Investigation of a hybrid compression absorption heat pump system for high temperatures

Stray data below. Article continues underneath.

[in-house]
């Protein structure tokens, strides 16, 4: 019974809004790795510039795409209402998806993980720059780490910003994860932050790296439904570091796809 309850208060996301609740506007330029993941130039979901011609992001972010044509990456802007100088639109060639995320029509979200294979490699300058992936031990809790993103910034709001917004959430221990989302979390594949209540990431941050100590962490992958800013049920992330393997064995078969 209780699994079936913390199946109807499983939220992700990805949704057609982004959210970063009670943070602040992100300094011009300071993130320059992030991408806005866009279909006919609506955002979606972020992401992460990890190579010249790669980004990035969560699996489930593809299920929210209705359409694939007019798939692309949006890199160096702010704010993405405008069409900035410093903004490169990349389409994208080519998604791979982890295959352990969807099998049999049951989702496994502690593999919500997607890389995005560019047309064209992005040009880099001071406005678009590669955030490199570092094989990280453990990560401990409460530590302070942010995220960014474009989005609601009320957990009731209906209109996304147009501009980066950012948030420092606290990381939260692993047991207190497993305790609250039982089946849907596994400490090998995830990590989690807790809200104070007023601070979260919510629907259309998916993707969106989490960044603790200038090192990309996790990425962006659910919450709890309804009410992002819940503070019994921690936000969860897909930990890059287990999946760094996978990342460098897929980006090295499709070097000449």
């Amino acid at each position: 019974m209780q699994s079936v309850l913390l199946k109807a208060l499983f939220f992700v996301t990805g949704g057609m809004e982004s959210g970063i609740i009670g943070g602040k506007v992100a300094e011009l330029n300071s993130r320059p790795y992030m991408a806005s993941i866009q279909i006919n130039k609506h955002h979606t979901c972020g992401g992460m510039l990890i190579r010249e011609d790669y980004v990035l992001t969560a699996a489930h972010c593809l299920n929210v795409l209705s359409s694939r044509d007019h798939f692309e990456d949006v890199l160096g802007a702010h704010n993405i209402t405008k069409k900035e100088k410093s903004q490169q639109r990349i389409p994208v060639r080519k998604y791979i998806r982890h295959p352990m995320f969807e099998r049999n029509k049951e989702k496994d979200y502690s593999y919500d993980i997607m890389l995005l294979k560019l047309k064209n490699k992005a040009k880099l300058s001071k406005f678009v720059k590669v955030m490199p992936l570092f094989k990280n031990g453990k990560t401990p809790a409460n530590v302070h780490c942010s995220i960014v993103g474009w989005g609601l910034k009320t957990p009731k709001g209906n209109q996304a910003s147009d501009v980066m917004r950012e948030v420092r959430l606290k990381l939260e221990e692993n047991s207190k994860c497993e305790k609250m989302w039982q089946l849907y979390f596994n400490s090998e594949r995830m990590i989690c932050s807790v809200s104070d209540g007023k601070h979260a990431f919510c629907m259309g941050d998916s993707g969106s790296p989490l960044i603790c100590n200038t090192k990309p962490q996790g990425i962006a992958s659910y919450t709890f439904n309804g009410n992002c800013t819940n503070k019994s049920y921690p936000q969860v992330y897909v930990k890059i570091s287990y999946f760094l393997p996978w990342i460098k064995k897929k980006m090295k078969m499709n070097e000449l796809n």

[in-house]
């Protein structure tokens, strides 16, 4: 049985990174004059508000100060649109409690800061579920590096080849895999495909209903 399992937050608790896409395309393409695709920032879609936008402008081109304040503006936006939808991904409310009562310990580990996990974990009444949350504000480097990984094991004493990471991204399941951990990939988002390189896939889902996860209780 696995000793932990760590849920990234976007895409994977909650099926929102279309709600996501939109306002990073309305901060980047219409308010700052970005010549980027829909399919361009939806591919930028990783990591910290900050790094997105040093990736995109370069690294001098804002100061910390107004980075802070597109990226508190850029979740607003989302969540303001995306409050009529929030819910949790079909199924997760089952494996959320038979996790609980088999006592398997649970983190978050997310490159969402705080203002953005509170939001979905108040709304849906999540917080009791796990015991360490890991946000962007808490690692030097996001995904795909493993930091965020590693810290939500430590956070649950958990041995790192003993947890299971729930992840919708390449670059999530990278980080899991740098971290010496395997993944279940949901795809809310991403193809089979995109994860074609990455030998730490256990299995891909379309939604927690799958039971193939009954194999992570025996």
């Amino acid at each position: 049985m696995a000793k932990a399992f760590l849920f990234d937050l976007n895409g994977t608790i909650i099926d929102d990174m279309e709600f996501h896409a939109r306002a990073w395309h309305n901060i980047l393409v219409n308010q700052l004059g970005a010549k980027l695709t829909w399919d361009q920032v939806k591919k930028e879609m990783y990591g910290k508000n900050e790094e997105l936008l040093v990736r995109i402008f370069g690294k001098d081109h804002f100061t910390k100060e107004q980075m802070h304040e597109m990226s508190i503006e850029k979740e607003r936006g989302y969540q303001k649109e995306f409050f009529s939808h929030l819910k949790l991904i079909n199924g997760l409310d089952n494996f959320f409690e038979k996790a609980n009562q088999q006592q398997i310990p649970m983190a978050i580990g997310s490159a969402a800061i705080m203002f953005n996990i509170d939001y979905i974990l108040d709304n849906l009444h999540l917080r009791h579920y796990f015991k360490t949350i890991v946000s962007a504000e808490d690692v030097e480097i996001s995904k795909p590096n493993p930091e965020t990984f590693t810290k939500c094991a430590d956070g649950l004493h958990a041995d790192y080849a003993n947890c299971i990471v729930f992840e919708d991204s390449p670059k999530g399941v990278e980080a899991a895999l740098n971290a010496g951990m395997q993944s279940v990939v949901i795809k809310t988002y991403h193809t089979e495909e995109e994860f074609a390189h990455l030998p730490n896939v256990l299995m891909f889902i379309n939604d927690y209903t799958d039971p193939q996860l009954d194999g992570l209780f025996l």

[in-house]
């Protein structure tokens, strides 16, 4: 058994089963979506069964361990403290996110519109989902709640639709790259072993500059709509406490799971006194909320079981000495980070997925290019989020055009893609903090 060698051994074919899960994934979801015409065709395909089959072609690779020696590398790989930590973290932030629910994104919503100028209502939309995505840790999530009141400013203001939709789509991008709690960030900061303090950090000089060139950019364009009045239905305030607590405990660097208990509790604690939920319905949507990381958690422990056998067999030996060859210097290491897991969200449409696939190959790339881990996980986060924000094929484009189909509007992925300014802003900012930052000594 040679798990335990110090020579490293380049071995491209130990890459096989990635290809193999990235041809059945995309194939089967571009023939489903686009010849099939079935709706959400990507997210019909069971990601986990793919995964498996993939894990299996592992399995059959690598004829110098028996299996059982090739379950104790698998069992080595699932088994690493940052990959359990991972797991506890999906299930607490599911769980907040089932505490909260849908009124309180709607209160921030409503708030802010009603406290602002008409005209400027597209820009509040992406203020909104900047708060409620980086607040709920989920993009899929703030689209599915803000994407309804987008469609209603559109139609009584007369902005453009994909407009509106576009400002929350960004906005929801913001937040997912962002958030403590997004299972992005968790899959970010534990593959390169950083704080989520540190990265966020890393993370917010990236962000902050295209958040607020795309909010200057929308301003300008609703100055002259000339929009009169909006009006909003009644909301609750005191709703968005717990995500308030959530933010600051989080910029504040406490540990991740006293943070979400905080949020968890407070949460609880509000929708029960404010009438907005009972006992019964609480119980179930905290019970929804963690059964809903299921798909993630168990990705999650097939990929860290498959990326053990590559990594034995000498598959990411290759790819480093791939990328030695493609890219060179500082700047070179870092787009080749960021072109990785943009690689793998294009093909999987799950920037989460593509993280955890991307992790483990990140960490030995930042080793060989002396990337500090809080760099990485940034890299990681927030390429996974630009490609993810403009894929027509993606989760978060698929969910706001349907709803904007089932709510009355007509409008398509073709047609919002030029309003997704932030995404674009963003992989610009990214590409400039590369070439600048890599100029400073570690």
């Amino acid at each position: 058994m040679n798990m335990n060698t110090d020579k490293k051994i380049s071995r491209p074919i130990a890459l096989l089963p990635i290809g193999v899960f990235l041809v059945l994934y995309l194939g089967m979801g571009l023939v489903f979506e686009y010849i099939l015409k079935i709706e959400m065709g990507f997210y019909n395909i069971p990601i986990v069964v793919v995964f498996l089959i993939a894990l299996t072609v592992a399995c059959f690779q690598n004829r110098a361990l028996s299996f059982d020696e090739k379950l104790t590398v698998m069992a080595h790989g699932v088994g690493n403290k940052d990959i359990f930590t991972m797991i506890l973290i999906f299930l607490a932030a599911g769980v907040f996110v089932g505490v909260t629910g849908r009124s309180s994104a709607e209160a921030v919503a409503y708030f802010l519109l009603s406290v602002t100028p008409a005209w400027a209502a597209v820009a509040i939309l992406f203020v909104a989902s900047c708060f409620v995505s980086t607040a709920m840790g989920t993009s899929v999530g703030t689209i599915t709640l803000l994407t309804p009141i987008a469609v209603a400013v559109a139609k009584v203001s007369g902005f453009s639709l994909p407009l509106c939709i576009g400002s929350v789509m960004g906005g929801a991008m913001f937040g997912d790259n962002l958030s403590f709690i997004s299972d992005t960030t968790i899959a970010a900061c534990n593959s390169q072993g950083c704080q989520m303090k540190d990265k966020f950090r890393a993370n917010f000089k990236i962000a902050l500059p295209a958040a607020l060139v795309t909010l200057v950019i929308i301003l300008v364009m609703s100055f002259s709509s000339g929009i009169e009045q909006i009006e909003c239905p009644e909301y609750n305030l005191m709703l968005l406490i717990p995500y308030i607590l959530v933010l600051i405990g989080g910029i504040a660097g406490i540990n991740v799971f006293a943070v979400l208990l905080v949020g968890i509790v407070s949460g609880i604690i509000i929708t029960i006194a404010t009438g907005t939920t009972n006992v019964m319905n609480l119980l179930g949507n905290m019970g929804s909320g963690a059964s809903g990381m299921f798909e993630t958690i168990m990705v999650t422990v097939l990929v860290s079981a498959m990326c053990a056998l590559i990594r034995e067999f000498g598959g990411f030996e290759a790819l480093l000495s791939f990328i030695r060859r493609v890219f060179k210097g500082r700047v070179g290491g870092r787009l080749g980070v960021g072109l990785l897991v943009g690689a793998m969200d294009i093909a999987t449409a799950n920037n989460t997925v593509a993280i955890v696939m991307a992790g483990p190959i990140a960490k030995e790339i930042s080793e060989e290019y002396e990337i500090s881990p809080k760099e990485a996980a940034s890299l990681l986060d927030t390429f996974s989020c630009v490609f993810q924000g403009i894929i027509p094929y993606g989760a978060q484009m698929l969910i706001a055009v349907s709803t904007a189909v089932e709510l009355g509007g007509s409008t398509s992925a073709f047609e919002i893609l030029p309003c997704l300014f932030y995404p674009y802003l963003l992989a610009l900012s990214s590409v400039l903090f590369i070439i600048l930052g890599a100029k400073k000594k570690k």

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The industrial sector is a large consumer of high temperature heat. Usually this heat is provided by resources that consume primary energy. At the same time there is a vast amount of low-grade surplus heat available that is rejected instead of utilised in the processes. In this regard, the use of a heat pump to upgrade the heat to a higher temperature level can save primary energy. The compression absorption heat pump, or as popular called the hybrid heat pump, can be utilised for this purpose. A continuing work of Wersland (2016) is conducted, where two industrial cases are investigated to evaluate the possibility of utilising the compression absorption heat pump to upgrade surplus heat. Simulation models in Dymola are created and the systems are optimised by changing the circulation ratio. The first case is located at a dairy plant, where a heat source of 30℃ is available and process water at 115℃ is needed. A model of the system utilising a two-stage piston compressor with heat recovery and water cooling at the intermediate compressor stage obtained a COP of 2.04 when the circulation ratio, intermediate pressure and compressor cooling was optimised. A system utilising a screw compressor was found to have lower performance. For the second case a large amount of condensation heat at 24℃ is available from a refrigeration system as a heat source, whereas water should be heated from 17℃ to 67℃. A system utilising a one-stage piston compressor obtained a COP of 4.33 for an optimised circulation ratio. In contrast, a system using a screw compressor was again found to have a lower performance due the volume ratio of the screw compressor utilised was too low compared to the pressure ratio of the system. A cascade heat recovery solution between the refrigeration and heat pump system was used with a co-current arrangement in the heat exchanger. A simulation model of an existing facility was made to validate the hybrid heat pump model. Several of the simulation results agreed very well with the measured data from the facility, and are within the deviation range 0%-2.3%. The larger deviations that occurred can be explained by an overestimation of heat transfer coefficients in the absorbers, poor isentropic and volumetric efficiency correlations and that the input value of the volumetric flow of the heat source was from another data set. If the volumetric flow of the pump is increased in the validation model the COP was found to increase. In comparison with the findings of Jensen (2015) a more optimal combination of the circulation ratio and rich ammonia mass fraction was achieved. A possible solution of direct heat recovery of the condensation heat from an ammonia refrigeration system for the validation model have also been evaluated. A simplified calculation indicated that the COP for the total system could increase by 2.5%.